GameDay Xtra: Tour Jim Hawthorne's Office
In each football GameDay program of the 2008 season, LSU features office tours from the athletics complex. A visit to Hawthorne’s office provides a glimpse at the man who has immortalized in words some of the greatest moments in LSU athletics history.
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The voice of Jim Hawthorne has been heard by LSU fans for nearly 30 years in his capacity as the Tigers’ radio play-by-play announcer for football, men’s basketball and baseball. The Anacoco, La. native has enjoyed a distinguished career, describing the action from three men’s basketball Final Fours, 16 football bowl games, two football national championship games and five baseball national championship games.
Full Court Press
Hawthorne displays a framed set of press credentials near his desk, representing some of the most significant events he has described for LSU fans. One of his most cherished memories is that of the men’s basketball Final Four in 1981, when coach Dale Brown led the Tigers to the national semifinals in Philadelphia.
Hawthorne, an alumnus of Northwestern State University in Natchitoches, La., was presented in 2003 with “The Nth Degree,” an award given to alumni who bring distinction to the school. He received the honor prior to the LSU-Northwestern State baseball game on the NSU campus.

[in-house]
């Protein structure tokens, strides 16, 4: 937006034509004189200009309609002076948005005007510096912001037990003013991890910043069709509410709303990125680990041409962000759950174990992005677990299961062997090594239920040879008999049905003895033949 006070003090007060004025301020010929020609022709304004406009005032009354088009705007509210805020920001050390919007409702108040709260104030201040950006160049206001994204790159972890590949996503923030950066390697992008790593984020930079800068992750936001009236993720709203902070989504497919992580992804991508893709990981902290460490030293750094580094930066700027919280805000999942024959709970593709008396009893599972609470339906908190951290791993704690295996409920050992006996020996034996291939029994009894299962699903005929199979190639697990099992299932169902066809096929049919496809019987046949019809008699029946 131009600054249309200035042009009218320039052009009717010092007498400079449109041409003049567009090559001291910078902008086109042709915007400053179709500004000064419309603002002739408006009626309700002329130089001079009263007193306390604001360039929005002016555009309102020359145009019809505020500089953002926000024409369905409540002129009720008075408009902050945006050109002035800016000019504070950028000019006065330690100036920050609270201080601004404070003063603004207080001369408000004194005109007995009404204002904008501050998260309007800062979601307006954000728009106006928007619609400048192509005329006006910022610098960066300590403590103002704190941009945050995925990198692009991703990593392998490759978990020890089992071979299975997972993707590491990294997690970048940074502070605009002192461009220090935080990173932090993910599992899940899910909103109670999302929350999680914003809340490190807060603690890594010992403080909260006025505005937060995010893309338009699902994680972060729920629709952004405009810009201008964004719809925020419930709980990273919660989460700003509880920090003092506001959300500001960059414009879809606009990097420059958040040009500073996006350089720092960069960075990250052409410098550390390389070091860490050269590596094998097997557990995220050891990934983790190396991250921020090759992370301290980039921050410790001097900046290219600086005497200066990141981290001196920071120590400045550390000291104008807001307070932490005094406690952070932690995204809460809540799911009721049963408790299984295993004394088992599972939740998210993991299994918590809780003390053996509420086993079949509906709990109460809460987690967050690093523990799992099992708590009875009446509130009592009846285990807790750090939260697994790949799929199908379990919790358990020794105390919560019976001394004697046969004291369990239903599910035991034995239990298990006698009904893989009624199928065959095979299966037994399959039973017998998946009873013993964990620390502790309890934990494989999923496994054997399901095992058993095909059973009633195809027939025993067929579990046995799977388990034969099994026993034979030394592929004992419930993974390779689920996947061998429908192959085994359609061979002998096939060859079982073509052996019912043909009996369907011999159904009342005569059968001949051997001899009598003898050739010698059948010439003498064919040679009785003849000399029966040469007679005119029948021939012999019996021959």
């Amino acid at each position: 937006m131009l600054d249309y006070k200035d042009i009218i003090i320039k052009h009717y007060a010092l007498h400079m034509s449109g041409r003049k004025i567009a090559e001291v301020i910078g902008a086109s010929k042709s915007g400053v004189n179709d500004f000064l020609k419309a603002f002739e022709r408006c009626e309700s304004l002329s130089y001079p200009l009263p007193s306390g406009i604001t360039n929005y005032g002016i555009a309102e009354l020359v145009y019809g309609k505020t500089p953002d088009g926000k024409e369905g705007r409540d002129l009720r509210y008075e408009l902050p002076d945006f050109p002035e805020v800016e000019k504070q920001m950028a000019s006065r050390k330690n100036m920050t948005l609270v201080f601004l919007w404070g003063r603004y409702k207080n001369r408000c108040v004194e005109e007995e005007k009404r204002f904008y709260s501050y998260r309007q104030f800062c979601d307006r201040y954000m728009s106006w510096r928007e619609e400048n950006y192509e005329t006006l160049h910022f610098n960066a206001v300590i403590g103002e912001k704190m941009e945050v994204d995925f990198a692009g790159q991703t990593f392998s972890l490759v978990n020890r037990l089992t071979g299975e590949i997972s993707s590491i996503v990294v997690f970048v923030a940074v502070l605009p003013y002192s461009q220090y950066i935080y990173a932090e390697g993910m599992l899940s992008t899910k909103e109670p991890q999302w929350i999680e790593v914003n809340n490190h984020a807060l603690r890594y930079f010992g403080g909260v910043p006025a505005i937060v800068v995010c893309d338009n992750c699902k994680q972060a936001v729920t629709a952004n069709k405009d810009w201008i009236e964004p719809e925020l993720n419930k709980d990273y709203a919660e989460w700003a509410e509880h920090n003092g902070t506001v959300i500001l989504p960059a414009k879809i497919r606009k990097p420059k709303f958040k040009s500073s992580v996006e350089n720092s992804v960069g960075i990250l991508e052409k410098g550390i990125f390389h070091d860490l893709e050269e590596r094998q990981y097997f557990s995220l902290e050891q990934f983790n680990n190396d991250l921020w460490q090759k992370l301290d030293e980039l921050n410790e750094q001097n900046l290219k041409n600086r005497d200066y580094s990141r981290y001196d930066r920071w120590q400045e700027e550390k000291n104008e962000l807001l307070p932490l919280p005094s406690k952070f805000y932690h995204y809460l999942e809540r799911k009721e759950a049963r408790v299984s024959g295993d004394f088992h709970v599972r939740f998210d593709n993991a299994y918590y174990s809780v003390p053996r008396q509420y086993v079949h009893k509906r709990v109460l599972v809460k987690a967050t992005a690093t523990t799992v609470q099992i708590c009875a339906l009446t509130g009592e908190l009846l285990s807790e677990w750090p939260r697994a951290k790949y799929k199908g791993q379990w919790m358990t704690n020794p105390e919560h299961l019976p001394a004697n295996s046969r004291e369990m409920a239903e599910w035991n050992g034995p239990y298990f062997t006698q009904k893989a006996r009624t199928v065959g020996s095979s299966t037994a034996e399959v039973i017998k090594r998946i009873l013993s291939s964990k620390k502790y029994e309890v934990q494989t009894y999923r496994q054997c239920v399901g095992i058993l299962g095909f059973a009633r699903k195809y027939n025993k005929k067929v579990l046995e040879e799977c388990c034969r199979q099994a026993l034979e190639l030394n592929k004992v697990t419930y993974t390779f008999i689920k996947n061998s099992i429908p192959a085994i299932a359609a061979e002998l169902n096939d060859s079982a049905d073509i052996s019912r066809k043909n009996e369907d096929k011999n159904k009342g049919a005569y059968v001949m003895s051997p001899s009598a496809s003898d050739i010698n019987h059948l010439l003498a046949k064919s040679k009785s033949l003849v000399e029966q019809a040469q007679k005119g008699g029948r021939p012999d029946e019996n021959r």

Hawthorne authored a book in 2006 entitled The Man Behind the Voice. It contains Hawthorne’s recollections of his work as LSU’s announcer, and it offers a look at some of the people and events that impacted his personal and professional lives.
Hawthorne was honored by the All-America Football Foundation in 2004 with the Lindsey Nelson Outstanding Sportscaster Award. Nelson, the legendary CBS Sports and New York Mets announcer, was greatly admired by Hawthorne. “He was one of my idols growing up; I thought he was the best in the world,” Hawthorne says. “I had the chance to meet him a couple of times, and it was a great thrill.”
Hawthorne describes this piece of equipment as “LSU’s first production studio.” He used it in the mid-1980s to record and produce interviews and commercial spots for the broadcasts. Today, Hawthorne operates in a modern production studio ? located next door to his office ? from which all LSU broadcasts originate.